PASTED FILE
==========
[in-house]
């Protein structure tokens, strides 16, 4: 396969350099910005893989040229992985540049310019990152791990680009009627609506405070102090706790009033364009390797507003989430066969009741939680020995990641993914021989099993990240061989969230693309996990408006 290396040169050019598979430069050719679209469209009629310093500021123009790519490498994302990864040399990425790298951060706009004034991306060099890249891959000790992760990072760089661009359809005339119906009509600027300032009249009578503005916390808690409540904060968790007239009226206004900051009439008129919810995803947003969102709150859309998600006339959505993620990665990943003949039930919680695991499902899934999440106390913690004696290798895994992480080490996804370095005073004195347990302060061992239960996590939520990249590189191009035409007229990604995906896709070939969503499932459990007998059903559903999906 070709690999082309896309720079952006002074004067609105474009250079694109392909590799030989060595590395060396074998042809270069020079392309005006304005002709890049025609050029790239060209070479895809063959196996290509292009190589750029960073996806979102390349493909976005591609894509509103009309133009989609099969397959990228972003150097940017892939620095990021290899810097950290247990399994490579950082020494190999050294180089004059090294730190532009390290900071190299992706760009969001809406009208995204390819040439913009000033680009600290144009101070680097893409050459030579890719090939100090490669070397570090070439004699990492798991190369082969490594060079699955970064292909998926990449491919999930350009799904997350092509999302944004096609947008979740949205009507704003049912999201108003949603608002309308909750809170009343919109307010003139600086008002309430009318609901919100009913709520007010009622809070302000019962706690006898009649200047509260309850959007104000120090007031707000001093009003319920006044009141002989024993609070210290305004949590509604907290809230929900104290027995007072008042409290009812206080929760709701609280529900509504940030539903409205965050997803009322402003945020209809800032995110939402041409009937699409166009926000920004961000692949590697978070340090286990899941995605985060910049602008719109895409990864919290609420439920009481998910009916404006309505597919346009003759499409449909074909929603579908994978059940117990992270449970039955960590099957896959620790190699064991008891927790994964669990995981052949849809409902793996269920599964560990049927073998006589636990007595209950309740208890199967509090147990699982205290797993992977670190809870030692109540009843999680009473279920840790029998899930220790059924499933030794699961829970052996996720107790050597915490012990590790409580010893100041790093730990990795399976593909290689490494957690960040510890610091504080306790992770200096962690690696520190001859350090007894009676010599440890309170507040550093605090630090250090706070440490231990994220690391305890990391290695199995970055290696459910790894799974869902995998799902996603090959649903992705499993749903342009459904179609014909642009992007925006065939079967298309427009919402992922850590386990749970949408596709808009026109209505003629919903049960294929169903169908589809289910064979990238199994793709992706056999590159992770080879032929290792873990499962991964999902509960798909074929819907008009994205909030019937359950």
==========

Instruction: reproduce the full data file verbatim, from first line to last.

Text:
[in-house]
């Protein structure tokens, strides 16, 4: 396969350099910005893989040229992985540049310019990152791990680009009627609506405070102090706790009033364009390797507003989430066969009741939680020995990641993914021989099993990240061989969230693309996990408006 290396040169050019598979430069050719679209469209009629310093500021123009790519490498994302990864040399990425790298951060706009004034991306060099890249891959000790992760990072760089661009359809005339119906009509600027300032009249009578503005916390808690409540904060968790007239009226206004900051009439008129919810995803947003969102709150859309998600006339959505993620990665990943003949039930919680695991499902899934999440106390913690004696290798895994992480080490996804370095005073004195347990302060061992239960996590939520990249590189191009035409007229990604995906896709070939969503499932459990007998059903559903999906 070709690999082309896309720079952006002074004067609105474009250079694109392909590799030989060595590395060396074998042809270069020079392309005006304005002709890049025609050029790239060209070479895809063959196996290509292009190589750029960073996806979102390349493909976005591609894509509103009309133009989609099969397959990228972003150097940017892939620095990021290899810097950290247990399994490579950082020494190999050294180089004059090294730190532009390290900071190299992706760009969001809406009208995204390819040439913009000033680009600290144009101070680097893409050459030579890719090939100090490669070397570090070439004699990492798991190369082969490594060079699955970064292909998926990449491919999930350009799904997350092509999302944004096609947008979740949205009507704003049912999201108003949603608002309308909750809170009343919109307010003139600086008002309430009318609901919100009913709520007010009622809070302000019962706690006898009649200047509260309850959007104000120090007031707000001093009003319920006044009141002989024993609070210290305004949590509604907290809230929900104290027995007072008042409290009812206080929760709701609280529900509504940030539903409205965050997803009322402003945020209809800032995110939402041409009937699409166009926000920004961000692949590697978070340090286990899941995605985060910049602008719109895409990864919290609420439920009481998910009916404006309505597919346009003759499409449909074909929603579908994978059940117990992270449970039955960590099957896959620790190699064991008891927790994964669990995981052949849809409902793996269920599964560990049927073998006589636990007595209950309740208890199967509090147990699982205290797993992977670190809870030692109540009843999680009473279920840790029998899930220790059924499933030794699961829970052996996720107790050597915490012990590790409580010893100041790093730990990795399976593909290689490494957690960040510890610091504080306790992770200096962690690696520190001859350090007894009676010599440890309170507040550093605090630090250090706070440490231990994220690391305890990391290695199995970055290696459910790894799974869902995998799902996603090959649903992705499993749903342009459904179609014909642009992007925006065939079967298309427009919402992922850590386990749970949408596709808009026109209505003629919903049960294929169903169908589809289910064979990238199994793709992706056999590159992770080879032929290792873990499962991964999902509960798909074929819907008009994205909030019937359950």